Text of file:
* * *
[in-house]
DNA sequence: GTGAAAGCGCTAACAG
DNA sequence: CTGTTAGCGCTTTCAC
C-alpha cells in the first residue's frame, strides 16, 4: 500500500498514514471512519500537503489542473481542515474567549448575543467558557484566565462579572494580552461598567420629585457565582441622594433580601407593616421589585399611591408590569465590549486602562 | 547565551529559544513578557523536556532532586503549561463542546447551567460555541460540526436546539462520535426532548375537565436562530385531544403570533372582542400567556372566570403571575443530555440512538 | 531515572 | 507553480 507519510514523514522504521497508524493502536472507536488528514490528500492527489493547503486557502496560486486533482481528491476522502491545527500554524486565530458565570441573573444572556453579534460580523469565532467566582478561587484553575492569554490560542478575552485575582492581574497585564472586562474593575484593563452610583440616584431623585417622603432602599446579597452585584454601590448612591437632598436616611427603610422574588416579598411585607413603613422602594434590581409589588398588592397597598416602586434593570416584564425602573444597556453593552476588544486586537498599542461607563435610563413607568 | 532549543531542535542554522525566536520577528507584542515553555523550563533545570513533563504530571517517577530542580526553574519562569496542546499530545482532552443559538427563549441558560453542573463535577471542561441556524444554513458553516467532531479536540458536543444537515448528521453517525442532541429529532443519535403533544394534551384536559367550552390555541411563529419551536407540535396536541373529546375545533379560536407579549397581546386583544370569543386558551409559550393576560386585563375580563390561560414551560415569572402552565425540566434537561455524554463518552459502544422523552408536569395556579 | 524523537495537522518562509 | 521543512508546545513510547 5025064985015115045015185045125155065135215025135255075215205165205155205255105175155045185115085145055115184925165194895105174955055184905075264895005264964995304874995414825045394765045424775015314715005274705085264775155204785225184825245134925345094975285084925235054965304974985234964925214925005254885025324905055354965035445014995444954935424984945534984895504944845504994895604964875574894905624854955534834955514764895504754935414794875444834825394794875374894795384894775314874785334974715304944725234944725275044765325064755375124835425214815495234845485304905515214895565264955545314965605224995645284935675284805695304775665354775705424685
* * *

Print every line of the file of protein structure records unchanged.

[in-house]
DNA sequence: GTGAAAGCGCTAACAG
DNA sequence: CTGTTAGCGCTTTCAC
C-alpha cells in the first residue's frame, strides 16, 4: 500500500498514514471512519500537503489542473481542515474567549448575543467558557484566565462579572494580552461598567420629585457565582441622594433580601407593616421589585399611591408590569465590549486602562 | 547565551529559544513578557523536556532532586503549561463542546447551567460555541460540526436546539462520535426532548375537565436562530385531544403570533372582542400567556372566570403571575443530555440512538 | 531515572 | 507553480 507519510514523514522504521497508524493502536472507536488528514490528500492527489493547503486557502496560486486533482481528491476522502491545527500554524486565530458565570441573573444572556453579534460580523469565532467566582478561587484553575492569554490560542478575552485575582492581574497585564472586562474593575484593563452610583440616584431623585417622603432602599446579597452585584454601590448612591437632598436616611427603610422574588416579598411585607413603613422602594434590581409589588398588592397597598416602586434593570416584564425602573444597556453593552476588544486586537498599542461607563435610563413607568 | 532549543531542535542554522525566536520577528507584542515553555523550563533545570513533563504530571517517577530542580526553574519562569496542546499530545482532552443559538427563549441558560453542573463535577471542561441556524444554513458553516467532531479536540458536543444537515448528521453517525442532541429529532443519535403533544394534551384536559367550552390555541411563529419551536407540535396536541373529546375545533379560536407579549397581546386583544370569543386558551409559550393576560386585563375580563390561560414551560415569572402552565425540566434537561455524554463518552459502544422523552408536569395556579 | 524523537495537522518562509 | 521543512508546545513510547 5025064985015115045015185045125155065135215025135255075215205165205155205255105175155045185115085145055115184925165194895105174955055184905075264895005264964995304874995414825045394765045424775015314715005274705085264775155204785225184825245134925345094975285084925235054965304974985234964925214925005254885025324905055354965035445014995444954935424984945534984895504944845504994895604964875574894905624854955534834955514764895504754935414794875444834825394794875374894795384894775314874785334974715304944725234944725275044765325064755375124835425214815495234845485304905515214895565264955545314965605224995645284935675284805695304775665354775705424685